I don't know why, but on feasts the short chapters read at Lauds, the Little Hours and Vespers are snippets from the Epistle; and this is the case also on the Sundays of Lent. To-day's Epistle is from Ephesians v, 1-9: its start (v, 1-2) is read as the capitulum at both Vespers, at Lauds and at Terce - which would be ideally before Mass; its middle (v, 5) is read at Sext - which ought naturally follow Mass; and its end (v, 8-9) is appointed for use at None.
Herewith, the Epistle (in translation of course), with these parts highlighted:
Brethren:Be ye therefore followers of God, as most dear children; and walk in love, as Christ also hath loved us, and hath delivered himself for us, an oblation and a sacrifice to God for an odour of sweetness. But fornication, and all uncleanness, or covetousness, let it not so much as be named among you, as becometh saints: or obscenity, or foolish talking, or scurrility, which is to no purpose; but rather giving of thanks. For know you this and understand, that no fornicator, or unclean, or covetous person (which is a serving of idols), hath inheritance in the kingdom of Christ and of God. Let no man deceive you with vain words: for because of these things cometh the anger of God upon the children of unbelief. Be ye not therefore partakers with them. For you were heretofore darkness, but now light in the Lord. Walk then as children of the light: for the fruit of the light is in all goodness, and justice, and truth.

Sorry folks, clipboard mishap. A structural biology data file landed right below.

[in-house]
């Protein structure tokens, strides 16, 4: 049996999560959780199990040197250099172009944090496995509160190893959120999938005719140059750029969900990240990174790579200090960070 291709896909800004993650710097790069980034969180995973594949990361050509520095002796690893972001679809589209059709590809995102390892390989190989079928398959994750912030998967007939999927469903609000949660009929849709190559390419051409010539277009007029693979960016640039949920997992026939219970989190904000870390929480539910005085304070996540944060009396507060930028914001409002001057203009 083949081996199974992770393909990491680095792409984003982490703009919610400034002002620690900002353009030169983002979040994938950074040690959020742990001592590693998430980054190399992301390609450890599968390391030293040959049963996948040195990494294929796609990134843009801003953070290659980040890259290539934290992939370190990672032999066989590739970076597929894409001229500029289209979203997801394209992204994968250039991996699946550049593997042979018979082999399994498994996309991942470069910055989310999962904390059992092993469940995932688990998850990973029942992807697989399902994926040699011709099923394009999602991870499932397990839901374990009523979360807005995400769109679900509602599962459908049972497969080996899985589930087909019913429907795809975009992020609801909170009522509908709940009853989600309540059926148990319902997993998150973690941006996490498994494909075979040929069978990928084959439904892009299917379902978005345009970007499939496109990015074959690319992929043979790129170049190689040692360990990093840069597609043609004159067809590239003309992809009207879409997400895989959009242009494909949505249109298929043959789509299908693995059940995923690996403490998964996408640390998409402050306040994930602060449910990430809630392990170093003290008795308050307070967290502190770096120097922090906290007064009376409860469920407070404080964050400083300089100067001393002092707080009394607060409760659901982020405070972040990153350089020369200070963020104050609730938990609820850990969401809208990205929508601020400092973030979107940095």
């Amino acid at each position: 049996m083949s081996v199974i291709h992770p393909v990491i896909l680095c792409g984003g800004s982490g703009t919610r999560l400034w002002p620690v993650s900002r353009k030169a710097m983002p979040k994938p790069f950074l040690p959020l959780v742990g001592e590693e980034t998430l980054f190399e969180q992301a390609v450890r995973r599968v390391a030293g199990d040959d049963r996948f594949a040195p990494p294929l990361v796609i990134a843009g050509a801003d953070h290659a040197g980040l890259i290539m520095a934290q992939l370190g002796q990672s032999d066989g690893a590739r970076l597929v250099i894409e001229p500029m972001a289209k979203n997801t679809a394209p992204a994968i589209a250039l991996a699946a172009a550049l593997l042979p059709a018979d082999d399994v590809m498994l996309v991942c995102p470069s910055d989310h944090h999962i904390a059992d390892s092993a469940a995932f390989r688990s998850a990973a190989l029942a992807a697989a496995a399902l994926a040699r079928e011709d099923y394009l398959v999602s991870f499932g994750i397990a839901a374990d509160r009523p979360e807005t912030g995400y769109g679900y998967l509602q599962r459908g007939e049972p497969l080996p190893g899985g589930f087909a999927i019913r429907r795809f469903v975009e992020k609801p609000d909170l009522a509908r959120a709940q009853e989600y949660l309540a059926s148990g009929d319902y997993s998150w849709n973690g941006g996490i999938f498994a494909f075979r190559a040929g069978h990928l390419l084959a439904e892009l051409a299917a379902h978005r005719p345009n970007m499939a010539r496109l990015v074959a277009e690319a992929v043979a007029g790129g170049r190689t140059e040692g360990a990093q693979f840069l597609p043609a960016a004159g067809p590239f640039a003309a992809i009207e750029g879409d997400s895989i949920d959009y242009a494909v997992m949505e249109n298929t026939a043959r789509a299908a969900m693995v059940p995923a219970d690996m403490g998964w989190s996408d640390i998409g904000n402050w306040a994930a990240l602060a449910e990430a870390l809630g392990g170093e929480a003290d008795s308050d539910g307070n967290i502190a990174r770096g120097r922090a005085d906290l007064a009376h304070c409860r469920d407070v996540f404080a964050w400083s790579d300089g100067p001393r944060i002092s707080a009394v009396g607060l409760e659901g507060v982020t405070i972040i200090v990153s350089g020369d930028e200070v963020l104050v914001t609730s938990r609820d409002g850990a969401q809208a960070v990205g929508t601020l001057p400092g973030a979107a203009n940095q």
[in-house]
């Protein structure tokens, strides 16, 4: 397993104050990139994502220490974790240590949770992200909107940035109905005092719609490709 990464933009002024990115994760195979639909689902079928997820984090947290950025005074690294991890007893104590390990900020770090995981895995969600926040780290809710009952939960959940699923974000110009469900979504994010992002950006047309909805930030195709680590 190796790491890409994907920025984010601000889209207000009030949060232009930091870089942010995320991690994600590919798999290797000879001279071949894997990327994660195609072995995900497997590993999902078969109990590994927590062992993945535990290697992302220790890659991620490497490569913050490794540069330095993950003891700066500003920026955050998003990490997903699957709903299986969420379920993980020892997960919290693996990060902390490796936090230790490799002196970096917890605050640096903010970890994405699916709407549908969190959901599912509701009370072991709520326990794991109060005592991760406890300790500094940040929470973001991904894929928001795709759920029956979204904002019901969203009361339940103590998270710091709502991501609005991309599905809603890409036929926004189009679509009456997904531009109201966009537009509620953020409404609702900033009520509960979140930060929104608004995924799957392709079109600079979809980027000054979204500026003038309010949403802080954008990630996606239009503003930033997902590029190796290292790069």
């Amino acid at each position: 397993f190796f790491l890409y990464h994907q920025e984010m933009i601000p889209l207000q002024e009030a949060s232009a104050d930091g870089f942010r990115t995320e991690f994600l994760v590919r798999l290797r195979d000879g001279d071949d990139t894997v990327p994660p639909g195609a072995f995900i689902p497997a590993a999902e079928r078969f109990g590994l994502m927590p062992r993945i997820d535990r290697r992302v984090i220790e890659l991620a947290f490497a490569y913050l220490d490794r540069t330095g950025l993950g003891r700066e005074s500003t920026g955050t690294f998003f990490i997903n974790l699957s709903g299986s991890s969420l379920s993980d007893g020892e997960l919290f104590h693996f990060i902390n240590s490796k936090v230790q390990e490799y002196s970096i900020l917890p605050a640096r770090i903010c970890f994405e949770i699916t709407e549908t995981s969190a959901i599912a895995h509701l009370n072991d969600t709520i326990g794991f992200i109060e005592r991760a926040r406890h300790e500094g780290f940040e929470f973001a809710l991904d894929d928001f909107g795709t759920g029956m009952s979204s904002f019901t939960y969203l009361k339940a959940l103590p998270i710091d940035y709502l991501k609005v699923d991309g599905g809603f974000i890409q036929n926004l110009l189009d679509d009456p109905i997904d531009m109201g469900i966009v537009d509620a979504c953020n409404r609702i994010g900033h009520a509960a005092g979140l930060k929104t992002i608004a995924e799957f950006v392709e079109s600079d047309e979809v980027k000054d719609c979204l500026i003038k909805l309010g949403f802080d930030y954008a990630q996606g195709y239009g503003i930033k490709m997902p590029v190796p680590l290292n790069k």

Now, even the just falls seven times a day (Proverbs xxiv, 16), but that is not to say that we should wallow in sin - no, for such have no inheritance in the kingdom of Christ and God. Rather, we ought ever repent, ever be converted and turned again to the Lord, responding to His grace and not by a hard impenitent heart grieving the Spirit, sinning against Him, and becoming entirely captive to evil. In this regard, the Gospel of this Sunday (St Luke xi, 14-28) contains a most awful warning: if an evil spirit be driven out of one by Christ's power, it roams in desert wastes, joins with seven other worse devils, then returns to inhabit its former abode - one's very soul (cf. St Luke xi, 24-26a)! "And the last state of that man becomes worse than the first." (St Luke xi, 26b) Hence our bounden duty to both hear and keep the word of God, lest we be not blessed, but cursed (cf. St Luke xi, 28).